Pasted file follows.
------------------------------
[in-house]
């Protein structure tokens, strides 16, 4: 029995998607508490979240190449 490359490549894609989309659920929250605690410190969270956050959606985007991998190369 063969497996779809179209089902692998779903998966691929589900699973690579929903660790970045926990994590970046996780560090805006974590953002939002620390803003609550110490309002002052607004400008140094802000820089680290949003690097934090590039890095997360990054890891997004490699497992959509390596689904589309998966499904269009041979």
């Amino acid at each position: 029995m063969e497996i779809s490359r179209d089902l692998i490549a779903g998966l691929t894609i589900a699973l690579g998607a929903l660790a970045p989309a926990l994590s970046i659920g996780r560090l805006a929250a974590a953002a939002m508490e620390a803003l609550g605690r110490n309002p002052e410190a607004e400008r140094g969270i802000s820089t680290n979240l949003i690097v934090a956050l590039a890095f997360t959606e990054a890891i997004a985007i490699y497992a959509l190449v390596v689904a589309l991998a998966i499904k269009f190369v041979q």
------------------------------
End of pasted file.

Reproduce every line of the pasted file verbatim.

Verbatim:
[in-house]
């Protein structure tokens, strides 16, 4: 029995998607508490979240190449 490359490549894609989309659920929250605690410190969270956050959606985007991998190369 063969497996779809179209089902692998779903998966691929589900699973690579929903660790970045926990994590970046996780560090805006974590953002939002620390803003609550110490309002002052607004400008140094802000820089680290949003690097934090590039890095997360990054890891997004490699497992959509390596689904589309998966499904269009041979």
């Amino acid at each position: 029995m063969e497996i779809s490359r179209d089902l692998i490549a779903g998966l691929t894609i589900a699973l690579g998607a929903l660790a970045p989309a926990l994590s970046i659920g996780r560090l805006a929250a974590a953002a939002m508490e620390a803003l609550g605690r110490n309002p002052e410190a607004e400008r140094g969270i802000s820089t680290n979240l949003i690097v934090a956050l590039a890095f997360t959606e990054a890891i997004a985007i490699y497992a959509l190449v390596v689904a589309l991998a998966i499904k269009f190369v041979q």